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Yeltsin's Legacy

YELTSIN A Revolutionary Life By Leon Aron; St. Martin's Press: 934 pp., $35

May 14, 2000|JACK F. MATLOCK JR. | Jack F. Matlock Jr. is the author of "Autopsy on an Empire: The American Ambassador's Account of the Collapse of the Soviet Union."

"There is nothing more difficult to plan or more uncertain of success or more dangerous to carry out than an attempt to introduce new institutions," Niccolo Machiavelli advised his prince in the early 16th century. Boris Yeltsin seems to have understood the difficulty, because he wrote shortly after becoming president of Russia that "[n]ot a single reform effort in Russia has ever been completed." Fortunately, this did not prevent him from trying to build a new Russia from the debris of the collapsed communist empire. It should not be surprising that his success was less than complete.

Nevertheless, Russia's difficult transition has surprised many observers. Acting as if the Russian Federation began its independent history in 1991 with a well-functioning economy and society, many journalists and scholars have tended to heap all the blame for Russia's problems on the former president and the persons he placed in power. These critics forget (if they ever understood) that when the Soviet Union collapsed, the country was on the brink of famine. Its currency was worthless as a repository of value. Control of the command economy had collapsed. None of the institutions essential to a market economy existed, and Russia's Communist-dominated legislature was against creating them.

Furthermore, more than seven decades of totalitarian control had atomized society. The country had been run as a giant criminal enterprise, with the Communist Party controlling all institutions from behind the scenes. Laws were enforced only when it was in the interest of the party. Courts decided cases not on their merits but on the basis of "telephone law"--the unofficial but binding diktat of Communist Party officials. At least a quarter of the gross national product was consumed by a voracious military-industrial complex.

To survive, Russia required not just reform but a complete revolution in the way the economy and government worked, in the structure of society and in public attitudes and habits. There was no way to carry out these revolutions in sequence; they had to occur simultaneously because progress in one was normally a precondition for progress in others.

No conceivable political leadership could have managed a successful transformation in months, or even in a few years. Some of the changes inevitably would have taken more than a single generation to complete. Yet those who condemn Yeltsin's leadership seem to assume that a miracle was possible and that anything short of a miracle evidence of political failure.

Leon Aron takes on such feckless critics in his detailed but readable biography and offers a defense of the former Russian president more powerful than Yeltsin himself has managed to articulate. "Yeltsin: A Revolutionary Life" is, furthermore, not just a biography. A century ago the book might have been entitled "The Life and Times of Boris Yeltsin," because it deals as much with the times in which Yeltsin lived as it does with the man himself. But understanding the context in which Yeltsin rose to power and the circumstances under which he exercised it is essential if we are to place in perspective the achievements and failures of the first president of the Russian Federation.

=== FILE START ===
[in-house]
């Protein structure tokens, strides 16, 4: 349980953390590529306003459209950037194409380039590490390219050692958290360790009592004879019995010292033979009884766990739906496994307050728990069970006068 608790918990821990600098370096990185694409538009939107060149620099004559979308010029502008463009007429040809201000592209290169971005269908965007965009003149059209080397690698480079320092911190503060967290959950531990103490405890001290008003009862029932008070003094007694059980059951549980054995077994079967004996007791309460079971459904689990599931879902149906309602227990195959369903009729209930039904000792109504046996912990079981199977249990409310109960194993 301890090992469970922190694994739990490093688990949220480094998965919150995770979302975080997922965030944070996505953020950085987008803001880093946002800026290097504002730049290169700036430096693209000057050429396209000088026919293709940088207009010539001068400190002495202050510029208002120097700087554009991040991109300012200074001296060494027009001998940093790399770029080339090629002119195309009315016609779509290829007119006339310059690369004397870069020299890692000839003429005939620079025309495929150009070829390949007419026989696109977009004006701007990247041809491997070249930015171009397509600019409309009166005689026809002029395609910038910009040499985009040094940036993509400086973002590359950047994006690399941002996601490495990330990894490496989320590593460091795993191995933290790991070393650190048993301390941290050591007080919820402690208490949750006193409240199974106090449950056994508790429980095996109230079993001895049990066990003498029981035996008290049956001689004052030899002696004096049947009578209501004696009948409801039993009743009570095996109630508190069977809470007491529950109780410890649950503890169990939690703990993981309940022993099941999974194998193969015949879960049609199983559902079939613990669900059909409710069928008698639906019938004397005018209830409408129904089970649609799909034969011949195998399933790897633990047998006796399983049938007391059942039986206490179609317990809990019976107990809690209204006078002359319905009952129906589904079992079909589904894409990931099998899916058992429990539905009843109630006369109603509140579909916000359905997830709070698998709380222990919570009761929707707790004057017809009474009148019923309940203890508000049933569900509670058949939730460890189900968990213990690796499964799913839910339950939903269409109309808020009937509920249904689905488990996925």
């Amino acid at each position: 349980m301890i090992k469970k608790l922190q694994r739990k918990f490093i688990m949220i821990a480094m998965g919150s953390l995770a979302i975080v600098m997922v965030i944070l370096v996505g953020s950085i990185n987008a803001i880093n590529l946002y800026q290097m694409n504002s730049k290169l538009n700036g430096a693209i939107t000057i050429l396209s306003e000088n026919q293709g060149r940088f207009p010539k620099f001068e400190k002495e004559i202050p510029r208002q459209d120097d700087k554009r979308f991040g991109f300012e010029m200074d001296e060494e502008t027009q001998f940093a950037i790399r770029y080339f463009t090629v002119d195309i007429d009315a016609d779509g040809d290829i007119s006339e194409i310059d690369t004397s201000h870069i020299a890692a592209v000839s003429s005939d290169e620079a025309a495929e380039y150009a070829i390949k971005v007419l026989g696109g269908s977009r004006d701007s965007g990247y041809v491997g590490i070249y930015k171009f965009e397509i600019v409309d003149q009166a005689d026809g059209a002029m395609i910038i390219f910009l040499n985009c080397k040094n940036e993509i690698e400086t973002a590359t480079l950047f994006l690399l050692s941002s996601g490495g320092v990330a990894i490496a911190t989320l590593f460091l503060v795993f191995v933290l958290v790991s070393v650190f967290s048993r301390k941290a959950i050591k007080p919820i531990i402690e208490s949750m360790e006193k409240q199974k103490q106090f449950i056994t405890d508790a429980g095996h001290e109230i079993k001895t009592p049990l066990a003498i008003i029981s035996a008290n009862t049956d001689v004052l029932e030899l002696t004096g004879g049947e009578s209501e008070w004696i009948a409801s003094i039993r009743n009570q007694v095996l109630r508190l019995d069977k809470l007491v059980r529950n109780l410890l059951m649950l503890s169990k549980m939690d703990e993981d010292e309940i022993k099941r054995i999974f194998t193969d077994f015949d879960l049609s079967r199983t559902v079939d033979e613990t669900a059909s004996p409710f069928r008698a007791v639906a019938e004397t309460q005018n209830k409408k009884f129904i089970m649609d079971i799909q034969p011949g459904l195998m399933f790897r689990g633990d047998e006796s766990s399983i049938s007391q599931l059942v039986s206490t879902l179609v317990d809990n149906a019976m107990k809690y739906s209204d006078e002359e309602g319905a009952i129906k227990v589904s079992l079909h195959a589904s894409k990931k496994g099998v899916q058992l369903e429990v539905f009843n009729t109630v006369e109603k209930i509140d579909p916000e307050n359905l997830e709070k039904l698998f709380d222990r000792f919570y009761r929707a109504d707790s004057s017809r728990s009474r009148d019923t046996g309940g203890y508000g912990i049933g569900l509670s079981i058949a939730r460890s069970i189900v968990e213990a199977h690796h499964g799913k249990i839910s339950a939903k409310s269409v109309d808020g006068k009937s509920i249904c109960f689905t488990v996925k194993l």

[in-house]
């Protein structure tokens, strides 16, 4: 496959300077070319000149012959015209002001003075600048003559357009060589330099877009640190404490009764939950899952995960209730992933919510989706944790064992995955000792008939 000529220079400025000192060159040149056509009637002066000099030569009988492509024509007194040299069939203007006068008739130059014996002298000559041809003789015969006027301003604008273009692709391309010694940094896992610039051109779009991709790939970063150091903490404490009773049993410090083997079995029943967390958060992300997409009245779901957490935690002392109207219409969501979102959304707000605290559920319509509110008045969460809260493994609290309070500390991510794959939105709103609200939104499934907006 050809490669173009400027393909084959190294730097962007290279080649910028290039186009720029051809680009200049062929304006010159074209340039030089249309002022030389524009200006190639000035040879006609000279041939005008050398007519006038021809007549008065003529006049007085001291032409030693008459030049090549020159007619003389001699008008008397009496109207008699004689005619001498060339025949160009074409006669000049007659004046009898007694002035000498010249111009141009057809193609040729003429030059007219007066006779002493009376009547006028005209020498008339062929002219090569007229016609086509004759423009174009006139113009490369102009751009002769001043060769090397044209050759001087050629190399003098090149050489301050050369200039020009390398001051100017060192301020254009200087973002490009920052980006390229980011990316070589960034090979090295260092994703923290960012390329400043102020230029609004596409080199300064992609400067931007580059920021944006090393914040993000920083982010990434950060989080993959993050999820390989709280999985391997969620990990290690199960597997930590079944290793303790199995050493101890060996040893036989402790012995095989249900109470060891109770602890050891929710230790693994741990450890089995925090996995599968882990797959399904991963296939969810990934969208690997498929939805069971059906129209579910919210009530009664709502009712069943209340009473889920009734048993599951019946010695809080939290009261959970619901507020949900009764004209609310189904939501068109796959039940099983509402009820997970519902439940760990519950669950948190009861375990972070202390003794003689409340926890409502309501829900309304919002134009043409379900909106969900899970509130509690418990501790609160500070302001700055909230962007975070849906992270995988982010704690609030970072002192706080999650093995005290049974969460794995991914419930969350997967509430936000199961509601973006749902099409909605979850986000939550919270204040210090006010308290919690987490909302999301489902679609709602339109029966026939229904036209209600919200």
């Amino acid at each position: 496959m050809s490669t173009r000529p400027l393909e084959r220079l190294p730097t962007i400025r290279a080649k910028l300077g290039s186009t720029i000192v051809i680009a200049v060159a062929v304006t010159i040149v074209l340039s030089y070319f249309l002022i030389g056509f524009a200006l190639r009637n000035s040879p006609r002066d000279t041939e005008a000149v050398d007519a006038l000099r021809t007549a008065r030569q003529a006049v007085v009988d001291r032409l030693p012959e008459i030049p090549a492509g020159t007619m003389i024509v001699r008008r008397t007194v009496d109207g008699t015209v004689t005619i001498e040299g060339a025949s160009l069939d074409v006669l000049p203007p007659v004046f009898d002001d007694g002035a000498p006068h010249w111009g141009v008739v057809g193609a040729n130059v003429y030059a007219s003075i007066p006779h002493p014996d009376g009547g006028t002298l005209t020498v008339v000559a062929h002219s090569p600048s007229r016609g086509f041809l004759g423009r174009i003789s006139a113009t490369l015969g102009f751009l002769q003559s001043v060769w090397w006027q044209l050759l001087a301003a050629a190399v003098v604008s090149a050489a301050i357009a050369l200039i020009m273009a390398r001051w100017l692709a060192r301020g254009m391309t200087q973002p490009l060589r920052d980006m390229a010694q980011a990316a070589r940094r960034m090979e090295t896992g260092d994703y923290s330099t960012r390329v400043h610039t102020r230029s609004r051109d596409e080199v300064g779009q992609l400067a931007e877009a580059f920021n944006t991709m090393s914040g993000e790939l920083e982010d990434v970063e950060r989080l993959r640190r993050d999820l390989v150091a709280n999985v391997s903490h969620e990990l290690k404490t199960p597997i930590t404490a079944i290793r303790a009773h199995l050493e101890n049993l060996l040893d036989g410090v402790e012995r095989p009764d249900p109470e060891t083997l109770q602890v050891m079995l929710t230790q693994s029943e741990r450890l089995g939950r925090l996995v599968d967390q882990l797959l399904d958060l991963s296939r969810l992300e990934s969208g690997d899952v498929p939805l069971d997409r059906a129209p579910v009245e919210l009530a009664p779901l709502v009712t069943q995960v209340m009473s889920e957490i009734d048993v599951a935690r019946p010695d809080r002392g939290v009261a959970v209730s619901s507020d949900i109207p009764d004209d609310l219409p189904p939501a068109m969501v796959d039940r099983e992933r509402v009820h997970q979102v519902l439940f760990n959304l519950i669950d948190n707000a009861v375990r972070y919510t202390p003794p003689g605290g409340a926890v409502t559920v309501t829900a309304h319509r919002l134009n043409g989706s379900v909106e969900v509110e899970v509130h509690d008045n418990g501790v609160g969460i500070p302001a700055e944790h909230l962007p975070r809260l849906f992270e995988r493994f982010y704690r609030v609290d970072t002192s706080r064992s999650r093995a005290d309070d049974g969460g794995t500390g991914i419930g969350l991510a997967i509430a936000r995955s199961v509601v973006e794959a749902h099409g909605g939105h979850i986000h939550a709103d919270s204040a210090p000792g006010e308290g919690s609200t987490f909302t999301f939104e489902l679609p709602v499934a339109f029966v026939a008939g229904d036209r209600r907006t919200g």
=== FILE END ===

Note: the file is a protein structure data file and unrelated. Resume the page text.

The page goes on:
Perspective is the critical element. Yeltsin's shortcomings are numerous and have been so well publicized that they obscure his achievements. His recurrent bouts with illness, his lack of attention to detail, his ill-considered comments (often retracted), his habit of dismissing top officials without apparent preparation or justification, his occasional abuse of alcohol, his alleged tolerance of corruption in his official family--the list could be extended--have dominated the news from Russia in the daily press and on radio and television. These are not trivial faults, but they involve matters that are far from decisive for Russia's future. The real question is whether Yeltsin managed to set Russia on a course that can lead to a free, democratic and eventually prosperous society or whether he squandered the opportunity to do so.

In Aron's words, "If . . . a Russia peaceful, free, open to the world and gradually growing richer begins to take root and solidify," Yeltsin can be placed in an "exclusive club" of those "who took over great countries on the very brink of a national catastrophe, held them together, repaired and restored them, and, in the process changed them fundamentally for the better."


Aron's narrative ends a few months before Boris Yeltsin's surprise resignation at the end of 1999. Nevertheless, everything that has happened since his book was written is consistent with the judgments offered in the biography. Despite widespread speculation throughout Yeltsin's tenure that he would subvert the electoral process and never relinquish power voluntarily, he left office in a manner consistent with the constitution and made clear that his successor would have to win an election.

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